Archive | trend feature RSS feed for this section

eTextbooks – Alternative Educational Resources

14 Mar
Alternative Education Resources

Smarthistory, Khan Academy, MIT OpenCoursware, Edmodo, Moodle, Flatworld

Aspects of Alternative Educational Resources

Instead of spending money on expensive – and often inadequate –  etextbooks, can educators use collections of web-based educational resources in their place?

No Textbooks

Why abandon the textbook?

If K-12 educators want to provide high-quality digital content for their students, many etexbooks do not meet the mark. As covered in previous posts, most ereaders are not capable of mimicking the experience of reading a printed textbook. While many publishers and software developers are creating apps that allow for enhanced etextbook-reading, the offerings are slim, focusing primarily on a more academic audience.

Open vs. Pay

For many, the issue comes down to cost. Textbooks are expensive, and if the knowledge can be found in other places, is it worth the money? At the same time, reliable information is essential. The payoffs between open resources and vetted, published material need to be weighed by educators considering using alternate educational resources.

CK12 Flexbook

CK12 Flexbook

Online Textbooks

Educators are starting to use vetted online resources to create course-specific textbooks. There are sites that allow teachers to collaborate on the creation of textbooks in a wiki-format, and others that allow teachers to create their own ebooks from existing chapters of standards-based material.

  • CK12 Flexbook – open content, web-based collaborative model of customizable, standards-aligned K-12 textbooks. Available online, or for Kindle or iPad.
  • Flatworld Knowledge – Remixable, open-licensed textbooks created by expert educators, available free online and affordable offline.
  • Wikijunior – A collection of wiki-based, age-appropriate non-fiction books for children until age 12.
  • Wikibooks – Wiki-developed textbooks available free of charge under Creative Commons.


Smarthistory website

Online Courseware

Can’t find a textbook to suit your needs? Instead, turn to online and app-based courseware. A variety of universities, academic groups and publishers are offering platforms to search and access educational resources. Students can use these resources, including instructional videos, virtual flashcards, quizzes and interactive 3D models, to learn more about their subjects.

  • MIT Open Courseware – Contains free syllabi, lectures, experiments, video and audio clips and assignments for hundreds of courses. Be sure to click on High School Highlights.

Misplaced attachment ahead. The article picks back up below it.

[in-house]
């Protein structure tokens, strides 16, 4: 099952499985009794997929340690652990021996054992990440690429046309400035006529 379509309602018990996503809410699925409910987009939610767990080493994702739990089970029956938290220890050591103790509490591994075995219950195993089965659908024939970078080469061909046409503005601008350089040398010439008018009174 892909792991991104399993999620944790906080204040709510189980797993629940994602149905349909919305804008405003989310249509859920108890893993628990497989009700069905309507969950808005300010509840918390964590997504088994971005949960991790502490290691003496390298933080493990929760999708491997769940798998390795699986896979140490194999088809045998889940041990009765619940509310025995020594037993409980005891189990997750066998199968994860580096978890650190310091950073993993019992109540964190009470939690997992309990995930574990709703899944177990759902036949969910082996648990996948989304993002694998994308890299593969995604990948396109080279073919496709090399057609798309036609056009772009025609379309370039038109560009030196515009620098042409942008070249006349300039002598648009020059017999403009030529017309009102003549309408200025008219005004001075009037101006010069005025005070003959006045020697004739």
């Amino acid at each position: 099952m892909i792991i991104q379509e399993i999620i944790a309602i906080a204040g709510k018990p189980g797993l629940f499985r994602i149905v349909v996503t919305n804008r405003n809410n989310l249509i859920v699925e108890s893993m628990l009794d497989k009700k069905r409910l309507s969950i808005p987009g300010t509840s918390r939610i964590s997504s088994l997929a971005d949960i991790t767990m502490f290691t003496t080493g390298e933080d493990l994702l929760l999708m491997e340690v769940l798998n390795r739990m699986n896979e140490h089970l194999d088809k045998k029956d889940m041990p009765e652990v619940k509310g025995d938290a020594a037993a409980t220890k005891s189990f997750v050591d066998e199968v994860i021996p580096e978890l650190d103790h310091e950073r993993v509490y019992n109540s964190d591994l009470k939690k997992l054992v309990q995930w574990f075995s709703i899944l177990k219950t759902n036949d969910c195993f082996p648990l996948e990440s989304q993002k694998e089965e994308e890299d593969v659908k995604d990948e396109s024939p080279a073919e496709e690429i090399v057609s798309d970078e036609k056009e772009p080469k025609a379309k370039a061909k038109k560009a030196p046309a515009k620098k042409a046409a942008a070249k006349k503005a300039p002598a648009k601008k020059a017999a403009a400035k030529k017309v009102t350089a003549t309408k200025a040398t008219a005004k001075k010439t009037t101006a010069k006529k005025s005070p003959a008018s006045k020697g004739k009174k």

• Connexions -An online community where you can view and share educational material. Designed to be used by both students and teachers
  • Cengage Brain – This textbook provider offers a variety of purchasing & format options. They have begun making apps to enhance the textbook experience, with free study tools such as quizzes, flashcards and crossword puzzles.
  • TCI – This site offers a subscription service for social sciences instruction, including lesson plans, programs and resources.
  • Smarthistory – is an open, virtual art history textbook that uses multimedia to deliver unscripted conversations between art historians.

Schoolology - Social-based LMS

Learning Management Systems (LMS)

Learning Management Systems are great resources that teachers can use to organize and collect online resources, such as embedded videos, documents and links. Thought of another way, they could be used as a virtual textbook, created specifically by the teacher to meet educational needs.

  • Moodle – With this open source LMS, teachers can create their own course pages to add links, downloads and resources. Many schools have implemented Moodle as their primary LMS, including the National Cathedral School.
  • Blackboard – This commercial LMS has a large market share, with a variety of features.
  • Edmodo – This free and secure site combines the features of an LMS and a social networking site. It is a school learning system in the guise of Facebook, designed upon a format that already has student buy-in. Teachers can create their own accounts easily and share them with students.
  • Schoolology – Like Edmodo, this site combines the features of an LMS and a social networking site. It is a school learning system in the guise of Facebook, designed upon a format that already has student buy-in.
  • Livebinders – This free and secure site lets teachers create their own accounts and collect resources in one location for their students.
Espresso Book Machine

Espresso Book Machine

Alternative Publishing Models